Culture Vultures

Culture Vultures


The waitress at Tempo brought over the house standard “amuse bouche” as we sat down this morning.  A prune and a segment of orange is as good as any other way to start the day, I guess, but we had other ideas, needless to say.


The corned beef hash and eggs didn’t last long but sad to say, I couldn’t quite manage all my blueberry pancakes, delicious though they were.


We walked off our breakfast this morning though, heading along Michigan Avenue towards the river and beyond.  It was another lovely day, getting rather warm already though there was a cooling breeze along the river.  I stopped to take a photograph, taking care to avoid the glass skyscraper bearing the current President’s name.  He needs no further publicity from me.


Once over the river and almost as far as the park, I turned back to see where we’d come from.  Chicago is such a fine city and the views are magnificent, wherever we stand.


Our destination this morning was the Jay Pritzker Pavilion, where we knew there was an open rehearsal this morning.


The unmistakeable stainless steel curves of the Frank Gehry structure appeared through the trees.


Though looking the other way, an altogether different structure was proving interesting.  Can you see what it is yet?


Yes, it’s Anish Kapoor’s Cloud Gate, always interesting, always attracting everyone’s attention.  Deservedly so – it’s very clever and a real landmark.


We were soon into the auditorium though, where the orchestra were already warming up.


We chose seats in the shade, together with twenty or thirty others and waited for the rehearsal to begin.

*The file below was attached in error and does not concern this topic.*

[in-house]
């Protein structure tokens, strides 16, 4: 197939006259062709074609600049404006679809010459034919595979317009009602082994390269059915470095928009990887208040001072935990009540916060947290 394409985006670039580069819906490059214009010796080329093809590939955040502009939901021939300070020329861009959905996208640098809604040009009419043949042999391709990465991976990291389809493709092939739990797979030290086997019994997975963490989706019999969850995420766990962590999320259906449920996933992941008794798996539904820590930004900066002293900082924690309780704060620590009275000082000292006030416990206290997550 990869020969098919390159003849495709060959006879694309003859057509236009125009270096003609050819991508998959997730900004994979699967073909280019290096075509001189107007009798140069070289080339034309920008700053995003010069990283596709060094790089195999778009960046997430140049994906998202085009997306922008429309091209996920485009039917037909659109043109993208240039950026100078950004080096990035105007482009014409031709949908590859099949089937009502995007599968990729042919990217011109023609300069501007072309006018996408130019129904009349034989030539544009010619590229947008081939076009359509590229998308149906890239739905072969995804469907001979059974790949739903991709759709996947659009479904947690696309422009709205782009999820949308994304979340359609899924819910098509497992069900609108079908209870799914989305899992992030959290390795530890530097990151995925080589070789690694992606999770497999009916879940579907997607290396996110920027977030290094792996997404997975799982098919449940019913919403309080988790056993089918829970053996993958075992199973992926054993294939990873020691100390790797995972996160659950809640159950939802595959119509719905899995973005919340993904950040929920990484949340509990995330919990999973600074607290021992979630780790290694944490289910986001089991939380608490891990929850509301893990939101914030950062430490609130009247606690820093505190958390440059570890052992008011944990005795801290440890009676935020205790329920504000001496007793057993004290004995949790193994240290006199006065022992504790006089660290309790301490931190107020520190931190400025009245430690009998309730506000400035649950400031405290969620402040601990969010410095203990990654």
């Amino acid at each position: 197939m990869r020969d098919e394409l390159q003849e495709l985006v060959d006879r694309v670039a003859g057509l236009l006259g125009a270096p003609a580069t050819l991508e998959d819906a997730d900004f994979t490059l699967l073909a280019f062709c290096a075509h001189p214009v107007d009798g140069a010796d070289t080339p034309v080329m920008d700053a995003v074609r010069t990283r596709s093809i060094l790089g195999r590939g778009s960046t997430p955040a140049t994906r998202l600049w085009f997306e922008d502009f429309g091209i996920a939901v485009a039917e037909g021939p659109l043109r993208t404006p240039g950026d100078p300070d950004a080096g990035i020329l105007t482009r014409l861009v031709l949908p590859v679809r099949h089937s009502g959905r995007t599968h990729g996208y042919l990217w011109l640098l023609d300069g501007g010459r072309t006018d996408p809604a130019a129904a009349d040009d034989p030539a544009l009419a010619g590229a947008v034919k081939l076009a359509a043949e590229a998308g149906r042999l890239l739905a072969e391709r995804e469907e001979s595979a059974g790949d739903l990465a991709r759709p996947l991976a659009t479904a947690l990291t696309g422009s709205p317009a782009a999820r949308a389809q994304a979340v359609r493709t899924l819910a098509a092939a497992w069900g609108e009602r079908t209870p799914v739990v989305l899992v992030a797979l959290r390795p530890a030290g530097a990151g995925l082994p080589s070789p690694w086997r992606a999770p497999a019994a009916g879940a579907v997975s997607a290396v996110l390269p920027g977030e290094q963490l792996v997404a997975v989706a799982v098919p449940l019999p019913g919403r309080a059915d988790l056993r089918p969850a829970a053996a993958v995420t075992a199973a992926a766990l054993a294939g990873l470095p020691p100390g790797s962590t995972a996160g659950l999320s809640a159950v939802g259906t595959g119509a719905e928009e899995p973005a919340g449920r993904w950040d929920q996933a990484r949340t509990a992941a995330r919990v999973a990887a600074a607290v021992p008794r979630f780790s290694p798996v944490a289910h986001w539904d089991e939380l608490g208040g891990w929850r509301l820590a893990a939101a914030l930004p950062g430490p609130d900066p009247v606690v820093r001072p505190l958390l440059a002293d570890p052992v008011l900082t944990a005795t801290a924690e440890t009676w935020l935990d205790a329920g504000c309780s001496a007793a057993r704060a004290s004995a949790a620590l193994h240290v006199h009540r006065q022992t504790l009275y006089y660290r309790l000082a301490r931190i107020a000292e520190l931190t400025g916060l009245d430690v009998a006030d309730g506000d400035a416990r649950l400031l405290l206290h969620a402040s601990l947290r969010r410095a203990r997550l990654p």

The first rehearsal piece was Alfben’s Festival Overture.  We weren’t familiar with the piece but it was tuneful and the orchestra were making a very impressive sound.  We were immediately captivated.


Next, Vadim Gulzman came on stage and we heard the rehearsal of Tchaikowsky’s Violin Concerto.  Gorgeous music, beautifully played.  I loved it and immediately warmed to the soloist, who appeared to have a great rapport with the orchestra and audience alike.  When the final movement came to a close and the orchestra took a break, one of the Grant Park docents came to the front and made a short presentation about the music and in particular, the violin Vadim Gulzman was playing.  Perhaps that’s why he seemed so comfortable on stage, why his performance was so remarkable?


During the break, a chance to stretch my legs, I noticed a few clouds rolling in.  The clear blue sky of earlier had disappeared whilst we’d been listening.


And during the second half, whilst the orchestra were playing excerpts from Gershwin’s Porgy and Bess, there were rumblings of thunder.



By the time the rehearsal had finished, the dark clouds were looming rather closer and working our way towards the exit, we noted that it had already rained just yards from where we’d been sitting.  That network of overhead speakers transmits the sound from the stage, by the way, so that wherever in the outdoor auditorium you happen to sit (even on the grass, beyond the seating area) you’ll hear accurate sound with no lag whatsoever.  Clever, eh?


As we turned right there was the loudest, scariest clap of thunder I’d ever heard, provoking screams from those around us.  I feared we were about to get very wet.


We hurried through the park in the direction of the Art Institute, taking note of the sign to “respect the art”.  But the three sculptures made from old tyres and bits of metalwork were not very attractive and we questioned whether these pieces were sufficient to earn that respect.  Maybe that was why the sign was needed?


We couldn’t resist a glance back at the fountains, popular as ever with the youngsters whatever the weather.